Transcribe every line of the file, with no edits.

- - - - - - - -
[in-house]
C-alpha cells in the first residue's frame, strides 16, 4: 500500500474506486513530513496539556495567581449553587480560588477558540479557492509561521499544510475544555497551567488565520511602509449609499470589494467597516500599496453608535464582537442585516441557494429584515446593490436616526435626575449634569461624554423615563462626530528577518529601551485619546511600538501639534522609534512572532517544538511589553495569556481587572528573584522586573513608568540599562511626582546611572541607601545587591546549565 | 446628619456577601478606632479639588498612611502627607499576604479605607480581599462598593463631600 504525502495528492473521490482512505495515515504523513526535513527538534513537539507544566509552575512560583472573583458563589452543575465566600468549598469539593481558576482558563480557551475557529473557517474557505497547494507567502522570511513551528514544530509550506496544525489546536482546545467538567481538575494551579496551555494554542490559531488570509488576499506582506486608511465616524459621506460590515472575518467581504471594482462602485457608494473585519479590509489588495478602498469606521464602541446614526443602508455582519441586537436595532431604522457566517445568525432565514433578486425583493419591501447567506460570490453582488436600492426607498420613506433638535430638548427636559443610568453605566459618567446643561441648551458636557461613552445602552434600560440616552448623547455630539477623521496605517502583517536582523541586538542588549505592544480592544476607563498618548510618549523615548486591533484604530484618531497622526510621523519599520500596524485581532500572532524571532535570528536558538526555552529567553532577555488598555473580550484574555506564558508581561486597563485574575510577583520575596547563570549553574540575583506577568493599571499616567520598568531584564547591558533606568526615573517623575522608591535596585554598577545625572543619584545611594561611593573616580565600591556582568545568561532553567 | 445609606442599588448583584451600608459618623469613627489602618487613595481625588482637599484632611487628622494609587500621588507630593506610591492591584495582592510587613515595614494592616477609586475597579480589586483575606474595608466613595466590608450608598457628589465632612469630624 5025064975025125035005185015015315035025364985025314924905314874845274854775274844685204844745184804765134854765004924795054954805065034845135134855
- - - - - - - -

[in-house]
C-alpha cells in the first residue's frame, strides 16, 4: 500500500474506486513530513496539556495567581449553587480560588477558540479557492509561521499544510475544555497551567488565520511602509449609499470589494467597516500599496453608535464582537442585516441557494429584515446593490436616526435626575449634569461624554423615563462626530528577518529601551485619546511600538501639534522609534512572532517544538511589553495569556481587572528573584522586573513608568540599562511626582546611572541607601545587591546549565 | 446628619456577601478606632479639588498612611502627607499576604479605607480581599462598593463631600 504525502495528492473521490482512505495515515504523513526535513527538534513537539507544566509552575512560583472573583458563589452543575465566600468549598469539593481558576482558563480557551475557529473557517474557505497547494507567502522570511513551528514544530509550506496544525489546536482546545467538567481538575494551579496551555494554542490559531488570509488576499506582506486608511465616524459621506460590515472575518467581504471594482462602485457608494473585519479590509489588495478602498469606521464602541446614526443602508455582519441586537436595532431604522457566517445568525432565514433578486425583493419591501447567506460570490453582488436600492426607498420613506433638535430638548427636559443610568453605566459618567446643561441648551458636557461613552445602552434600560440616552448623547455630539477623521496605517502583517536582523541586538542588549505592544480592544476607563498618548510618549523615548486591533484604530484618531497622526510621523519599520500596524485581532500572532524571532535570528536558538526555552529567553532577555488598555473580550484574555506564558508581561486597563485574575510577583520575596547563570549553574540575583506577568493599571499616567520598568531584564547591558533606568526615573517623575522608591535596585554598577545625572543619584545611594561611593573616580565600591556582568545568561532553567 | 445609606442599588448583584451600608459618623469613627489602618487613595481625588482637599484632611487628622494609587500621588507630593506610591492591584495582592510587613515595614494592616477609586475597579480589586483575606474595608466613595466590608450608598457628589465632612469630624 5025064975025125035005185015015315035025364985025314924905314874845274854775274844685204844745184804765134854765004924795054954805065034845135134855